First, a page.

Getting basic materials like ceramics, stainless steel, and computer chips from China has gotten so difficult that it is about to hit one of the few industries that has so far been insulated from supply-chain woes: U.S. cannabis.
"The raw materials for the equipment, the LEDs for the grow houses — all of it comes from China,” says Arnaud Dumas de Rauly, CEO of Blinc Group. The company has also noticed shortages of chipsets, which are used in most technology devices.
The cannabis industry has so far been shielded from supply-chain woes because most of it is hyper-local; since it is a Schedule I substance, companies risk legal imbroglios unless they grow and process it in the state where it will be sold, but state-specific supply chains can only protect the industry for so long.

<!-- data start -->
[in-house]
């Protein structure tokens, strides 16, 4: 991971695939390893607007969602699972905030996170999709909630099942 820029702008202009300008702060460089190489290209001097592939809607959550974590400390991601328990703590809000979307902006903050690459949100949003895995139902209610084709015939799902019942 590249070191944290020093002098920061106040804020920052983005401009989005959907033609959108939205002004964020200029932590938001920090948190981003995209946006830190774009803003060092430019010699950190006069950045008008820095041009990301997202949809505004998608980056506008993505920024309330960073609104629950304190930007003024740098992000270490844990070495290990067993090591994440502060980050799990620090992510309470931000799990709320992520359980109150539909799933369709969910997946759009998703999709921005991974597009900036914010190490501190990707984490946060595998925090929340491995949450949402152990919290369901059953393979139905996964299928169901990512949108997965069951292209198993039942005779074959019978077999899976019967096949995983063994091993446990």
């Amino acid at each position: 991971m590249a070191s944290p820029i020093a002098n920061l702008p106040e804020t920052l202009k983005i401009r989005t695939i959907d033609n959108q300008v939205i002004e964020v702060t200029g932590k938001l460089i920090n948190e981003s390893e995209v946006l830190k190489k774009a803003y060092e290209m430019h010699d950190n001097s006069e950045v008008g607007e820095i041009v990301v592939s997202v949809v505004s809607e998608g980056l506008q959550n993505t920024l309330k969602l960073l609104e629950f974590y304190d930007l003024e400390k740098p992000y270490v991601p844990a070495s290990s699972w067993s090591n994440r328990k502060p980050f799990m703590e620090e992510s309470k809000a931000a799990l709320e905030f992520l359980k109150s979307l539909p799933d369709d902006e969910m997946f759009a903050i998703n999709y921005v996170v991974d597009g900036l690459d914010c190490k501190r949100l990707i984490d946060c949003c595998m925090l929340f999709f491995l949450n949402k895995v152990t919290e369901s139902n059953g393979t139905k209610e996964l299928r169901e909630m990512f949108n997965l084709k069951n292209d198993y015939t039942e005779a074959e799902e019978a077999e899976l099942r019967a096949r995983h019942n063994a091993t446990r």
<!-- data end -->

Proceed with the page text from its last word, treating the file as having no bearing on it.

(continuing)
Prices of cannabis itself have fallen sharply this year — the volume-weighted average spot price for cannabis for the week ended November 26 was $1,290 a pound, down 19.1% year over year, according to Cannabis Benchmarks, a division of New Leaf Data Services and Cowen & Co. Therein lies an interesting twist for the cannabis market.
Read the complete article at bloomberg.com.